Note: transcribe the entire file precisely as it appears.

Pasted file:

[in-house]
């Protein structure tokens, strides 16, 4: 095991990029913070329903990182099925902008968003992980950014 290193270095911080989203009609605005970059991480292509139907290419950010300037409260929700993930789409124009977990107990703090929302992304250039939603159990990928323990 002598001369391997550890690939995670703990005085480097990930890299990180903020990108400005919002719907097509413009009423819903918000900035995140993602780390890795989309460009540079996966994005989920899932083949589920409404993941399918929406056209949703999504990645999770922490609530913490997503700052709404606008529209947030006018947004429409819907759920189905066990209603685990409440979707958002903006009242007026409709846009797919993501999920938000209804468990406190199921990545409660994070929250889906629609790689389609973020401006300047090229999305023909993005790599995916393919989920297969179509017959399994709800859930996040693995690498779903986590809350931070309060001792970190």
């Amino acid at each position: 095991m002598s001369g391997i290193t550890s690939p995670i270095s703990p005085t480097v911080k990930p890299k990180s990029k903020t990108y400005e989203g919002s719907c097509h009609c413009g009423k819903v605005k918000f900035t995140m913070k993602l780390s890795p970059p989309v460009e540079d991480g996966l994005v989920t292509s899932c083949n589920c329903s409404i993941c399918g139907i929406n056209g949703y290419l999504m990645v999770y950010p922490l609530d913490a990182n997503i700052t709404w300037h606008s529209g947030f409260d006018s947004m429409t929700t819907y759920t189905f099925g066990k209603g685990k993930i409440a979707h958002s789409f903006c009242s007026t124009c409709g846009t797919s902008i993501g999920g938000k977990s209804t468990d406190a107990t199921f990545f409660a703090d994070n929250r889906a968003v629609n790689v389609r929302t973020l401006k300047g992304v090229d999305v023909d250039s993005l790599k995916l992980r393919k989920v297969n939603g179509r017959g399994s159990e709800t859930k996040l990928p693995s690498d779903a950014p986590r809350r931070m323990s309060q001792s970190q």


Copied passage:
[in-house]
């Protein structure tokens, strides 16, 4: 095991990029913070329903990182099925902008968003992980950014 290193270095911080989203009609605005970059991480292509139907290419950010300037409260929700993930789409124009977990107990703090929302992304250039939603159990990928323990 002598001369391997550890690939995670703990005085480097990930890299990180903020990108400005919002719907097509413009009423819903918000900035995140993602780390890795989309460009540079996966994005989920899932083949589920409404993941399918929406056209949703999504990645999770922490609530913490997503700052709404606008529209947030006018947004429409819907759920189905066990209603685990409440979707958002903006009242007026409709846009797919993501999920938000209804468990406190199921990545409660994070929250889906629609790689389609973020401006300047090229999305023909993005790599995916393919989920297969179509017959399994709800859930996040693995690498779903986590809350931070309060001792970190």
């Amino acid at each position: 095991m002598s001369g391997i290193t550890s690939p995670i270095s703990p005085t480097v911080k990930p890299k990180s990029k903020t990108y400005e989203g919002s719907c097509h009609c413009g009423k819903v605005k918000f900035t995140m913070k993602l780390s890795p970059p989309v460009e540079d991480g996966l994005v989920t292509s899932c083949n589920c329903s409404i993941c399918g139907i929406n056209g949703y290419l999504m990645v999770y950010p922490l609530d913490a990182n997503i700052t709404w300037h606008s529209g947030f409260d006018s947004m429409t929700t819907y759920t189905f099925g066990k209603g685990k993930i409440a979707h958002s789409f903006c009242s007026t124009c409709g846009t797919s902008i993501g999920g938000k977990s209804t468990d406190a107990t199921f990545f409660a703090d994070n929250r889906a968003v629609n790689v389609r929302t973020l401006k300047g992304v090229d999305v023909d250039s993005l790599k995916l992980r393919k989920v297969n939603g179509r017959g399994s159990e709800t859930k996040l990928p693995s690498d779903a950014p986590r809350r931070m323990s309060q001792s970190q």